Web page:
Issue 10 June 2018
Summer is here and that means more time outside and less time in the sewing room for most but we can still fill that itch to sew during the summer without taking on big quilting project. A new brightly colored table runner for the summer picnic table, new placemats & napkins for those summer BBQ’s on the deck, some hand embroidered towels to give as hostess gifts for those summer cookouts with friends and a new tote bag to take to the beach or pool are all great summer sewing projects. We have three new table runner books in the shop, a new easy pattern for coordinating placemats and napkins and we also have some great cotton towels for embroidery.
June also means its Row by Row Experience time and that is music to our ears because this year the theme is “SEW MUSICAL”. Row by Row will officially start June 21, the first day of summer and Sweet Stitches will be participating once again. Row by Row has always been 9” x 36” sized row but this year there will be new row shapes and sizes out there to choose from. I am almost done creating this year’s row and can’t wait to share it with all of you. If you are not familiar with Row by Row here is how it works:
May all your Stitches be Sweet,
Friday June 1st is Demo Day
This month's topic is "Folded Fabric Fun".
Joan will demonstrate easy, fun and interesting options to create designs using a fabric folding technique.
The demonstration begins at 10:30AM in the classroom.
Immediately following the Folded Fabric Fun Demo, Joan will provide a preview of this months Mystical Prism Quilt Block and provide a few tips and tricks to its construction. This month we are back to two small outer blocks called "Shimmer"
Feel free to stay after and use the classroom for "Free Sew Friday" Bring your project and meet new friends while sewing on your machine or one of our elnas!
*** New Fabrics in the Shop this Month ***
| From Andover Fabrics/Makower UK is Silent Night
in cream, red, green with metallic
gold dots and snowflakes
|Favorite Grunge Colors are back. Scarlet,
Pool, Ocean and Cream.
|108" Wide Back Fabric "Off the Grid" by P&B Textiles
This is one you just have to see!
|Elegant Christmas from Blank Textiles. Swirling
Snowflakes in shimmering silver metalic
|From Blank Textiles "Too Cute to Spook"|
Just a reminder to all of you that are participating in our Mid Month Mystery Quilt - Clue Number Two will be available on June 16. We will email clues to all participants and we will have printed hard copies of the clue available at the shop as of that same day.
Block of the Month - Sadies Keepsake
Only a few blocks to go! For those of you participating in our Hand Embroidery Block of the Month Sadie’s Keepsake your Month 10 Block is now ready and available for pick up on or after June 1.
Block of the Month - Mystical Prism
For those of you participating in our Mystical Prism Batik BOM, your Month 6 Block is now ready and available for pick up on or after June 1.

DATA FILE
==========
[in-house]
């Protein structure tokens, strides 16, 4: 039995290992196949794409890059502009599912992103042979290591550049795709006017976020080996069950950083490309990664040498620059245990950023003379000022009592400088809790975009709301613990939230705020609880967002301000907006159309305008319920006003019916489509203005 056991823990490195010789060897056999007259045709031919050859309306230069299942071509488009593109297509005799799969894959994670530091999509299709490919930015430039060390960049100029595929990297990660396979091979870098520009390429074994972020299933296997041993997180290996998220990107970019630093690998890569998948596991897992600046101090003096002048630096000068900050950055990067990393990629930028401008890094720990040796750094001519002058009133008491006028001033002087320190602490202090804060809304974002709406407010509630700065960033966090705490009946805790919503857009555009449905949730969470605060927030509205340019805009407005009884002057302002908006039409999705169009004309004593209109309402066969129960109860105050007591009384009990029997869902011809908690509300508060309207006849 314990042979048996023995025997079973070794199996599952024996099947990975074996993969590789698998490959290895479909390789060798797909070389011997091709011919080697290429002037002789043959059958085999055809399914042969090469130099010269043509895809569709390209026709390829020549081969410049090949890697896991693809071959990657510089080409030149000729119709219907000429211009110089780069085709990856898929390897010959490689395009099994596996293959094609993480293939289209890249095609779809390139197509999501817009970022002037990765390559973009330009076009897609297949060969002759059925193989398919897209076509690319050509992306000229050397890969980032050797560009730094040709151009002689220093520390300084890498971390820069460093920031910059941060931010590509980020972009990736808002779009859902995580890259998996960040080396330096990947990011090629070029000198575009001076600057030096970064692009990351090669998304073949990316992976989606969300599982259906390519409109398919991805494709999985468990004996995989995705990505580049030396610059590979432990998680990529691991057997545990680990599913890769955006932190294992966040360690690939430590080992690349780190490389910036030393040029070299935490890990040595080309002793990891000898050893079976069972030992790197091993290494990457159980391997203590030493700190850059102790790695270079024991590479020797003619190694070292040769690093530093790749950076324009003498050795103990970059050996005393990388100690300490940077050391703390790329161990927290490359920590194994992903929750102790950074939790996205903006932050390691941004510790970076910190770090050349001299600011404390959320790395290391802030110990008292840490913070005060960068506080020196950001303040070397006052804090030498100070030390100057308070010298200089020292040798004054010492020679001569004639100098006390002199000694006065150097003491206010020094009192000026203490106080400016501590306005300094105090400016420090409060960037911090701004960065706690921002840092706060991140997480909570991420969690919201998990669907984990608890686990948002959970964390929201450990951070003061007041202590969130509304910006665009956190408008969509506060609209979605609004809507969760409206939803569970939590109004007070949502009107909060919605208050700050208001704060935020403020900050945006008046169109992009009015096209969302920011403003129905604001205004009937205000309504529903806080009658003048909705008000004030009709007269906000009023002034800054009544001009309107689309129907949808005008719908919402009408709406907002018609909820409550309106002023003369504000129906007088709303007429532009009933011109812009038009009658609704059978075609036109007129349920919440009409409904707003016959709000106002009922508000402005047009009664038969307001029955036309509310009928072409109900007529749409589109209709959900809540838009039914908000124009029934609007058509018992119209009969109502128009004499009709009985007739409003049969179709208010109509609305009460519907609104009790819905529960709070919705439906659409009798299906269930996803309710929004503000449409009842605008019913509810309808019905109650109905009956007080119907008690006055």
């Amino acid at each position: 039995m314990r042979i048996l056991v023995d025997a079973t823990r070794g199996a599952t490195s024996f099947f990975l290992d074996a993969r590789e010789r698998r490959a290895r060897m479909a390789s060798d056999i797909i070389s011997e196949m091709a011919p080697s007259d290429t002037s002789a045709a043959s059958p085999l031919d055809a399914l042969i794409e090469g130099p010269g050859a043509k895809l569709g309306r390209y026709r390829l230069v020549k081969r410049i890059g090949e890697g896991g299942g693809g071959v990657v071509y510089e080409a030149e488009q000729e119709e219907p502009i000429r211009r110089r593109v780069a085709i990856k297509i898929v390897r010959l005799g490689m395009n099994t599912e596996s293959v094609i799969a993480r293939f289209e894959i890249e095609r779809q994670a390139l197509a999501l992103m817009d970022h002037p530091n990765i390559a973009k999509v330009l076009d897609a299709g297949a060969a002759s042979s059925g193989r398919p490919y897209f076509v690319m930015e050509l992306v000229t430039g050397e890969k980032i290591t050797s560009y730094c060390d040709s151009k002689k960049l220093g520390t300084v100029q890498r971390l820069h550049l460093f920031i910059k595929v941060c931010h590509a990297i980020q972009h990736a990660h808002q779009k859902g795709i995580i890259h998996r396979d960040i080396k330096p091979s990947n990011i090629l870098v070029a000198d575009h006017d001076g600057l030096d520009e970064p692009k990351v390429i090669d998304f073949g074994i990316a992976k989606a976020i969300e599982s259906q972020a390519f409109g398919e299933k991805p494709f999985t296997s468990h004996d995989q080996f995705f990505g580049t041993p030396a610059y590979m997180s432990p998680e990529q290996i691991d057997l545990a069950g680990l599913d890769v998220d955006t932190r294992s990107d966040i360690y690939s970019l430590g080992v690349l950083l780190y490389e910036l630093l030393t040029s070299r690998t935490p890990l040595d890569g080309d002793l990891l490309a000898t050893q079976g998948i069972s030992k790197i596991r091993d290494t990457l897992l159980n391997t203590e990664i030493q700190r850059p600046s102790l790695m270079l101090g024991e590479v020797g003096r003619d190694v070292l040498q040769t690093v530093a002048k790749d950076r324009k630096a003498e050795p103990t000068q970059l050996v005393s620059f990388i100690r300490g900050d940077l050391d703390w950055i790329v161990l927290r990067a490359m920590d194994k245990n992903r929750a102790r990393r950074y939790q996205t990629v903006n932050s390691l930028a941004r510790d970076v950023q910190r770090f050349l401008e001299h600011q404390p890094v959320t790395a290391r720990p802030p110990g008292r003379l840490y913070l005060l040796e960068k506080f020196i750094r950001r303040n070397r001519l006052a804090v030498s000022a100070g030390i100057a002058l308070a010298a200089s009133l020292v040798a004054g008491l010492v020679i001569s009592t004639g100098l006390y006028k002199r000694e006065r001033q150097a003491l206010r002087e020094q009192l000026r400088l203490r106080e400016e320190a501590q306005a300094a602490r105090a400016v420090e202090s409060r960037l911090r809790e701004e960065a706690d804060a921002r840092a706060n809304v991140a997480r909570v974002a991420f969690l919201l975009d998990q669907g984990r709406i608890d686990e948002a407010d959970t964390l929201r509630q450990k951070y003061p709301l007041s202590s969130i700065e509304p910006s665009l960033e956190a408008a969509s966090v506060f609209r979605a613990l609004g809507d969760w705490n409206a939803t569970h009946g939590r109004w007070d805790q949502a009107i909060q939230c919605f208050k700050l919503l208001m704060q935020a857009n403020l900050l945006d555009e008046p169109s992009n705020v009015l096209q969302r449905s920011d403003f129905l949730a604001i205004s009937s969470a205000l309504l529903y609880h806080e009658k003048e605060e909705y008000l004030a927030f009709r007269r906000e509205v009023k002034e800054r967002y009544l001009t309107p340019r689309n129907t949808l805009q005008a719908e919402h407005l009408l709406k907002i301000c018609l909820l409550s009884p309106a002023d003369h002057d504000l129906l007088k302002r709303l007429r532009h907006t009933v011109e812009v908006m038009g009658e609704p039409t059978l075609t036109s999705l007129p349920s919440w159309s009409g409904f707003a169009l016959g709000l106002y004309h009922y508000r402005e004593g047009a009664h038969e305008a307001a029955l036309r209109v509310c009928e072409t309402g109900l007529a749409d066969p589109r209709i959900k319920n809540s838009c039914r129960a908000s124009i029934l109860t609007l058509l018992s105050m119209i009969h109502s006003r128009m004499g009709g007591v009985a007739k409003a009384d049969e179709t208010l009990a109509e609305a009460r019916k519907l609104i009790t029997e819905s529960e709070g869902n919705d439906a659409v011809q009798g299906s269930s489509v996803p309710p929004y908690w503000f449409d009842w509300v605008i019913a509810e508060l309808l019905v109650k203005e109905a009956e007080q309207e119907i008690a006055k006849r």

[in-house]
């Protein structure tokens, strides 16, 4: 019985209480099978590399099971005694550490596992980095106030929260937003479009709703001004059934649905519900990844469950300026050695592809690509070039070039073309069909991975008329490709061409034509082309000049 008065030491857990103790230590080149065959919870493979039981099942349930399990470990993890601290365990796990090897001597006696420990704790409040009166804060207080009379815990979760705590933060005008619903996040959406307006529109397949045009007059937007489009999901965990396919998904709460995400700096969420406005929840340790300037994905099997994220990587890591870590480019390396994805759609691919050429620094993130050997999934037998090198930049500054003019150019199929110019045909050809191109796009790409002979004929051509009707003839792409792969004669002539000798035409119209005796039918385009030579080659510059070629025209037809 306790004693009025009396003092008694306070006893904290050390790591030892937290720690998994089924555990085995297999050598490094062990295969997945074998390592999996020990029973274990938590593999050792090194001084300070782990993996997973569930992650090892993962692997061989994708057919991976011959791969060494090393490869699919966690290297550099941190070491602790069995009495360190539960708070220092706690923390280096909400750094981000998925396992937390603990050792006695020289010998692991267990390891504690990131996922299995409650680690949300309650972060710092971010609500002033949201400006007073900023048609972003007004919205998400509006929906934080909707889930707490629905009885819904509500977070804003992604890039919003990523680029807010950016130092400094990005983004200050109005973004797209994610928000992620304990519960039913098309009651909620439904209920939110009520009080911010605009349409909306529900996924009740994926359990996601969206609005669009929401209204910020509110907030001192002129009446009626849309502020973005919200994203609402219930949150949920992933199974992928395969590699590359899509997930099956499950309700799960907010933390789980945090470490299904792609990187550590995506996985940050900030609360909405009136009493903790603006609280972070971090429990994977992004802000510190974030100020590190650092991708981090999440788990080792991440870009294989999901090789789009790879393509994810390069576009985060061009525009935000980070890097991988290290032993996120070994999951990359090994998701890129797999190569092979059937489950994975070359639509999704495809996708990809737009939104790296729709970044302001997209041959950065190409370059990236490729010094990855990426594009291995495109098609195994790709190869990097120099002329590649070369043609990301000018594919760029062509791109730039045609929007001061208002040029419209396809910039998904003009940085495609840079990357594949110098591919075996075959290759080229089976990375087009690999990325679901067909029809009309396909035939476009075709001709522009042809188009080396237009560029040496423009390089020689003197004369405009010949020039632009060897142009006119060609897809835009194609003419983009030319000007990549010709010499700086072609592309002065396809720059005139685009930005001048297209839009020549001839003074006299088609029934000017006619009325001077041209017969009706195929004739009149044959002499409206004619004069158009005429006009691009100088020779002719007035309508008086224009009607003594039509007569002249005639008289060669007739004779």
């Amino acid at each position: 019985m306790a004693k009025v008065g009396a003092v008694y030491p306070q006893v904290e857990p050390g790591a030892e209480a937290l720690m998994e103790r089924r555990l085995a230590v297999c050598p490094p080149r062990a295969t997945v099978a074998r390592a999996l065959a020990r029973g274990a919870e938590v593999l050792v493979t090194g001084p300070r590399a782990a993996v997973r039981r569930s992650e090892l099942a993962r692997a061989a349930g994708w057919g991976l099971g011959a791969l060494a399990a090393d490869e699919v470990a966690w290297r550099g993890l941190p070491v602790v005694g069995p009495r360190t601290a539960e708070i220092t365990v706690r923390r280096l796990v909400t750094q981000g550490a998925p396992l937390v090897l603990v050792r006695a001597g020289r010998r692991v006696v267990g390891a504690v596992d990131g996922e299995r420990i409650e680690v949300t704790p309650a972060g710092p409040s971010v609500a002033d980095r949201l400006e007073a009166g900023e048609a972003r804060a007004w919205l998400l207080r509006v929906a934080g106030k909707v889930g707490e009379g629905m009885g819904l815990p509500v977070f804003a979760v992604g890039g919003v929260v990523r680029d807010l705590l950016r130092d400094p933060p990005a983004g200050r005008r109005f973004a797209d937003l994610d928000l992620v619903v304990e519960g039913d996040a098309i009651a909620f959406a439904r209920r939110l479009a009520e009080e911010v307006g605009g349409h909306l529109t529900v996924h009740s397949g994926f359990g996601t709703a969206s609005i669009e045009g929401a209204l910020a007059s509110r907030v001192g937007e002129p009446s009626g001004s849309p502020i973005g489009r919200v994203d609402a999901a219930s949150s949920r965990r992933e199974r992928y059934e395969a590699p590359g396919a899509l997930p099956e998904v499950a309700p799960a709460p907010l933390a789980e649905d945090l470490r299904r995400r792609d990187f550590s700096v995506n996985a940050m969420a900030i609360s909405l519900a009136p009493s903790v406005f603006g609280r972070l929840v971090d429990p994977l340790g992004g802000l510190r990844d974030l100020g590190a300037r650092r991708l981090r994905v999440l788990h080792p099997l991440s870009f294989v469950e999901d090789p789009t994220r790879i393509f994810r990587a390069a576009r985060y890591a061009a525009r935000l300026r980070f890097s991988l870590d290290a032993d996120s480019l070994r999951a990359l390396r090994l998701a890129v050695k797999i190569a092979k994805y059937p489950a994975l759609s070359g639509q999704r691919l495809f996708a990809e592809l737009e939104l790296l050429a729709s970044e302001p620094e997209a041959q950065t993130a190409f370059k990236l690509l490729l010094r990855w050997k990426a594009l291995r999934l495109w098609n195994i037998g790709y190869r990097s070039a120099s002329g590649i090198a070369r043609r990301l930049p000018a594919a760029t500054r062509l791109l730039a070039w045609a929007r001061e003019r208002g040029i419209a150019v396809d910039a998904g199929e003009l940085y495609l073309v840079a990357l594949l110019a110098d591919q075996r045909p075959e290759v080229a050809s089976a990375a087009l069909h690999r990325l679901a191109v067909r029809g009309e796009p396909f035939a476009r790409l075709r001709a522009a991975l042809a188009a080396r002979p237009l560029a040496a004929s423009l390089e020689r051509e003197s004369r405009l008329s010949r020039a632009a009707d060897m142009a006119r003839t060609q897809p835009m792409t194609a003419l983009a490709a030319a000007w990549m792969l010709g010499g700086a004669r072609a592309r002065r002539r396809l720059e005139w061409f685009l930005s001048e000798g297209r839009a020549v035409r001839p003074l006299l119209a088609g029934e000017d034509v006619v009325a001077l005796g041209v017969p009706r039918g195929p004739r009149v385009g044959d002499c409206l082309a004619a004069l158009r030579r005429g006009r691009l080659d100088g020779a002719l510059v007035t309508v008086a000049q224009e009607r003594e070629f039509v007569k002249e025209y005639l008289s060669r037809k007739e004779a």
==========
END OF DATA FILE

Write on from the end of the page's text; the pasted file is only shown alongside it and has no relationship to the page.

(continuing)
General Maintenance and proper technique are critical for optimum performance of your sewing machine and project outcome.
"I think I have a tension issue, my thread keeps breaking."
While working on and with machines as we do, we hear this concern often. And while yes, tension issues can lead to thread breakage, more often than not, the issue is solved with a new or different needle. The correct type and size of needle is key to smooth sewing. So why is it that the needle is so important? The thread feeds off the spool and travels through the machine and then through the eye of the needle and into fabric, right?
Well, the reality of how your thread moves through your machine, needle and fabric is far more involved than you might think. The fact is, your thread travels back and forth through the eye of the needle and will even be pulled into and out of the fabric many times before it is incorporated into a stitch. Depending on the stitch length, your thread can seesaw through the eye of the needle as many as 15 to 20 times. Therefor, if a damaged or worn needle or a needle with an eye that is too small for the thread is being used, friction, wear and failure (the thread breaks) will result. Using a needle with an eye that is too large for the thread also has a downside in that the thread will wobble around in the eye which can cause skipped stitches.
If you would like to prove to yourself that your thread is seesawing back and forth and gain an appreciation for the high impact nature of your thread and needle combination, try a little experiment. Thread your machine with light colored thread. Take a black marker and make a one-inch long mark directly on the thread near to the take up lever. Be sure to make the mark dark so you can clearly see it on the thread. Now run your machine at its slowest setting using a long straight stitch. As you carefully sew, keep your eye on the black mark. You will see the mark move down and back up with the movement of the take up lever. Remember that your thread must make its way around the bobbin which requires a length of thread. It is then the job of the take up lever to pull this excess thread back up creating the stitch and thus the thread will seesaw back and forth. As you follow the progress of your black mark, you will see the line move down and move into and out of the needle and into and out of the fabric until it is incorporated into the seam. After performing this experiment, you will have a new understanding and appreciation for the impact that the correct matching type and size of your needle and thread will have.
Consider a new needle first if you are having thread breakage, nesting or are seeing skipped stitches.
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